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Valencia as A Christmas and New Year’s Destination

Valencia New Year

Valencia has had an incredible 2022 as the World Design Capital and the World Capital for Smart Tourism. As the holidays and the new year close in, Valencia transforms into a dynamic winter destination for travelers seeking culture, beauty, culinary flare, and a more relaxed ambiance than more saturated destinations in Europe.

The holiday season is a great time to visit the birthland of the paella, where sunny days are the standard, and temperatures fluctuate between 50-59 degrees Fahrenheit. Families, couples, and culture fanatics can stroll around the historic city trying delicious street food, including roasted chestnuts, traditional paella, and turron, a nougat confection traditional to Spain and Portugal and dating back to the 16thcentury. The delicious dessert consists of a mixture of egg white, honey, sugar, almond, and other nuts. It’s a preferred staple in holiday tables in the region.  

Travelers spending four to five nights in Valencia will easily encounter charming Christmas markets, larger-than-life nativity scenes, and architecture that delights the eyes. The locals are also extremely welcoming, and most speak English, so it isn’t difficult to navigate the city.

Valencia’s eclectic history and architecture have an unlikely yet magical synergy with its Mediterranean appeal and avant-garde quarters. The holiday season is an especially mesmerizing time to visit the city as locals put on charming and welcoming festivities and city streets buzz with activity. From artisans and craft shops at Christmas markets to elaborate nativity scenes and street food, Valencia is the “joya” of Spanish travel throughout December and January.

Roaming around the city from November 25 to January 8, visitors can explore the Craft Fair in Ayuntamiento Square to shop in the stunning backdrop of the historical Valencia cathedral. Shoppers can browse through booths to find jewelry, ceramic art pieces, textiles, glass sculptures, and toys – making it the perfect one-stop shop for a cultural gift. Located inside a national monument, visiting the Colon Market Craft Show is a gift in and of itself for architecture fanatics.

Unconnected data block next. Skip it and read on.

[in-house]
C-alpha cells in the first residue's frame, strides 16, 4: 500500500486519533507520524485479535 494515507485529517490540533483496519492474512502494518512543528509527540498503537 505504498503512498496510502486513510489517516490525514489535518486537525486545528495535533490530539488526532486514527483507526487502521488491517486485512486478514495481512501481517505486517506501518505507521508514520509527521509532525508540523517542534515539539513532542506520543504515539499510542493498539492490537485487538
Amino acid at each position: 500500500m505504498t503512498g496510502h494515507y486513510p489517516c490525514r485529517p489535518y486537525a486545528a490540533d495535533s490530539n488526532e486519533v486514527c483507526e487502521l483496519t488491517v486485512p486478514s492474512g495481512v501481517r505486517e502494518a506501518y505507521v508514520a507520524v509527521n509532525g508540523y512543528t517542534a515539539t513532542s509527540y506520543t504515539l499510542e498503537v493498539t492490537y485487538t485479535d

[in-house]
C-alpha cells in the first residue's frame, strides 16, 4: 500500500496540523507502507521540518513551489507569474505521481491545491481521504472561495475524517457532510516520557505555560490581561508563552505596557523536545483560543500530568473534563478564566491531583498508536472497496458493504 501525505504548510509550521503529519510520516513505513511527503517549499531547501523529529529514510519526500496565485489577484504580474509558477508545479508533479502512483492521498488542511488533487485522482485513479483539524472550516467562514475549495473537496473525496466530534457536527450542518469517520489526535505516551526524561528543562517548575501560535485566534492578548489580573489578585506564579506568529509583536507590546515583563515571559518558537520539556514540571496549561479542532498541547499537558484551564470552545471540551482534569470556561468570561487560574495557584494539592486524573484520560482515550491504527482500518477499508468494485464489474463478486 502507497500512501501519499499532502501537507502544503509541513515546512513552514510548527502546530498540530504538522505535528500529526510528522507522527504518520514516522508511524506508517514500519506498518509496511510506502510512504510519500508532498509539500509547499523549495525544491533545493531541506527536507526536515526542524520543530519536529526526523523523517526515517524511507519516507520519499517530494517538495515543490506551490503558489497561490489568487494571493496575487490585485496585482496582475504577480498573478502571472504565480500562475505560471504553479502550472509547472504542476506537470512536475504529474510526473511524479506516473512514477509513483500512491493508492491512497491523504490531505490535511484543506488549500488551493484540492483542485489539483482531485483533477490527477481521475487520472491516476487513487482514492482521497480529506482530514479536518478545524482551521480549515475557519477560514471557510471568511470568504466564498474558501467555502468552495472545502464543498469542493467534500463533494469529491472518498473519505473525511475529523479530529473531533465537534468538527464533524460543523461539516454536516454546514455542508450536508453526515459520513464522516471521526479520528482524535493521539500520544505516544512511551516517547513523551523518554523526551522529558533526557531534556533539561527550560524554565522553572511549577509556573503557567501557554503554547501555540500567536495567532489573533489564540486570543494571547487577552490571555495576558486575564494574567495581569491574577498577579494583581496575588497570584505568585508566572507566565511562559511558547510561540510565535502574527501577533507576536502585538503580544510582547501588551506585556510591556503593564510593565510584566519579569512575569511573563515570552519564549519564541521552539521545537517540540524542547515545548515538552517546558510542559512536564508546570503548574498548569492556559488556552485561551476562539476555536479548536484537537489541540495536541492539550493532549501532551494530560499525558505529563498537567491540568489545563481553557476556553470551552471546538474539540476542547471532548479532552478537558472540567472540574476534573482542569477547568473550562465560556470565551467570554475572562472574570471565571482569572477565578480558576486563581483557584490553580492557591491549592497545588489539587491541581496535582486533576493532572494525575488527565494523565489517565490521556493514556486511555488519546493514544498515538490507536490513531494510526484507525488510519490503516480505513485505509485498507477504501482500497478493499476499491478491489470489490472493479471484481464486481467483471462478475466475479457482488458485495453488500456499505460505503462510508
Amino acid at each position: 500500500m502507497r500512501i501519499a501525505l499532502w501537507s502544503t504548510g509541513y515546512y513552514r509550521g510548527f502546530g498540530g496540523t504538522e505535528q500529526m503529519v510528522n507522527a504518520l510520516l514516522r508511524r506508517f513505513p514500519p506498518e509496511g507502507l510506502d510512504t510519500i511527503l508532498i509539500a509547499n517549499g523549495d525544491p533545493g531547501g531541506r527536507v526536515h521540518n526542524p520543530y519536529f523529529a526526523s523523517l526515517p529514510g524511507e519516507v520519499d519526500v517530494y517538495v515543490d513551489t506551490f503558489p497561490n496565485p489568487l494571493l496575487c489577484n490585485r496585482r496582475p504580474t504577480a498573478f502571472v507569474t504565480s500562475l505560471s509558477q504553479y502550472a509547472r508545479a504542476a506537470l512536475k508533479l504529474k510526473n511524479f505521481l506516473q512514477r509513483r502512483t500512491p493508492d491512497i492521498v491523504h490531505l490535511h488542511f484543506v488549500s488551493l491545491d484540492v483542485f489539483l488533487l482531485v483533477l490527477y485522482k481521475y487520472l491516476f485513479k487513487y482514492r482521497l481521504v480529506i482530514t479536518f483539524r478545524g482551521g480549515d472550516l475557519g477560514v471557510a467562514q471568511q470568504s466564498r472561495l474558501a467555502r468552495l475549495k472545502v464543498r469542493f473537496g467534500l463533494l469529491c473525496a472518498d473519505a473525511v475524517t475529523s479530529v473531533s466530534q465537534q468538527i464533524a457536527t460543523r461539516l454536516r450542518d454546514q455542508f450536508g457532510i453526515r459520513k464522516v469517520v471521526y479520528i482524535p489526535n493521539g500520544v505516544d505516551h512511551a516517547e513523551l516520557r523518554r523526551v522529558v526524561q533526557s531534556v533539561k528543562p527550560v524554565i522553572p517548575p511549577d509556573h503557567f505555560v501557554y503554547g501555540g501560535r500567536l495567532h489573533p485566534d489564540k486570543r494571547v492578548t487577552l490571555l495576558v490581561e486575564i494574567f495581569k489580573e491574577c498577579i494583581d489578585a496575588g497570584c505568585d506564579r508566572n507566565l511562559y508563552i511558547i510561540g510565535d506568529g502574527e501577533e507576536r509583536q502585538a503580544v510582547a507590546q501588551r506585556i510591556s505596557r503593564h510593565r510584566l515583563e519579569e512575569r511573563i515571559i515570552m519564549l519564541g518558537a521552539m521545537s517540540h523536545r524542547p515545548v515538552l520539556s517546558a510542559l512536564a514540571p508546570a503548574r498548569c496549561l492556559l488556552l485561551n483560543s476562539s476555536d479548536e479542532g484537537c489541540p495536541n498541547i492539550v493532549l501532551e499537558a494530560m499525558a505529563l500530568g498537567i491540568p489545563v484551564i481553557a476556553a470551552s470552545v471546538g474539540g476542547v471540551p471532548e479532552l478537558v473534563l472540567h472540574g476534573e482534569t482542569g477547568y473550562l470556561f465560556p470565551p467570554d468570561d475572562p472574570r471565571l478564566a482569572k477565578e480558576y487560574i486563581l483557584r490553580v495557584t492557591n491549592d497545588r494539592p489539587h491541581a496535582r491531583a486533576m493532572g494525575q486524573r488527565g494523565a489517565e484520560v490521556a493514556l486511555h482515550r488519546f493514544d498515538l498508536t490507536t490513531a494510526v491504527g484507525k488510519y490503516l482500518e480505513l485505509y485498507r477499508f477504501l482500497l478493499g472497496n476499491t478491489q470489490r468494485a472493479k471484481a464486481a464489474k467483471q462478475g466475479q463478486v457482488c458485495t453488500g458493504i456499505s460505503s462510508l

Open from December 13 to January 5, the Colon Market, designed by the architect Francisco Mora Berenguer in the early 20th century, is an example of Valencian art nouveau, a movement distinguished by elaborate linear patterns and slender curves inspired by nature– similar in style to Gaudi’s buildings in Barcelona. The market is a treasure chest for silkscreen printing, illustrated porcelain, ceramics, and more. 

Another necessary stop for those who appreciate architecture, the City of Arts and Sciences hosts a market every year from December 22 to January 5. The culinary offerings and artisanal products live up to its stunning setting with a selection of food trucks and demonstrations of traditional crafting trades like weaving, glass blowing, and wood carving.

During the same period, those looking for a trendier and funkier Christmas experience can stop by Tapinearia Market. Throughout the month, the market will have pop-ups by different Valencian artists and a selection of great food and wine. Inspired by Scandinavian tradition, the Jul Konstruktion Market happens every year from December 16 to January 5. Perfect for travelers who want to take a day trip without going to the airport or train station, this market is filled with Scandinavian artists, décor, and fashion.

In Valencia, the Three Kings, which symbolize the three wise men, make their stop to give children gifts. Parents looking to get some last-minute presents for this festivity can visit the Three Kings Market from January 3 – 6. A uniquely Valencian tradition is that of the nativity. During the Christmas season, artists come together to create stunning nativity scenes scattered around the city – some real-sized figurines and some made with alternative materials – perfect for a reflective nighttime promenade.

At the Salon de Cristal in the town hall, visitors can admire a nativity with 300 handmade figurines, 250 animals, and over 400 artisan accessories created by famous Valencian sculptors. The nativity at the Plaza de San Agustin is made by the Association of Fallas Artists and features real-sized figurines, while the oldest nativity can be found at the Museum of Ceramics – with figurines made from wire covered in oakum, terracotta, carved wood, and glass.

Couples looking to have a romantic evening can start with a candle-lit tapas dinner or fun tapas route in the eclectic El Carmen, and then take a romantic walk to admire the Christmas Street light decorations throughout the city and finally, catch a flamenco or comedy show at the Teatro Olimpia. Multigenerational families can enjoy the Plaza del Ayuntamiento fair, with an ice-skating rink and carousel for the little ones, delicious food, and exciting street performances to keep everyone entertained.

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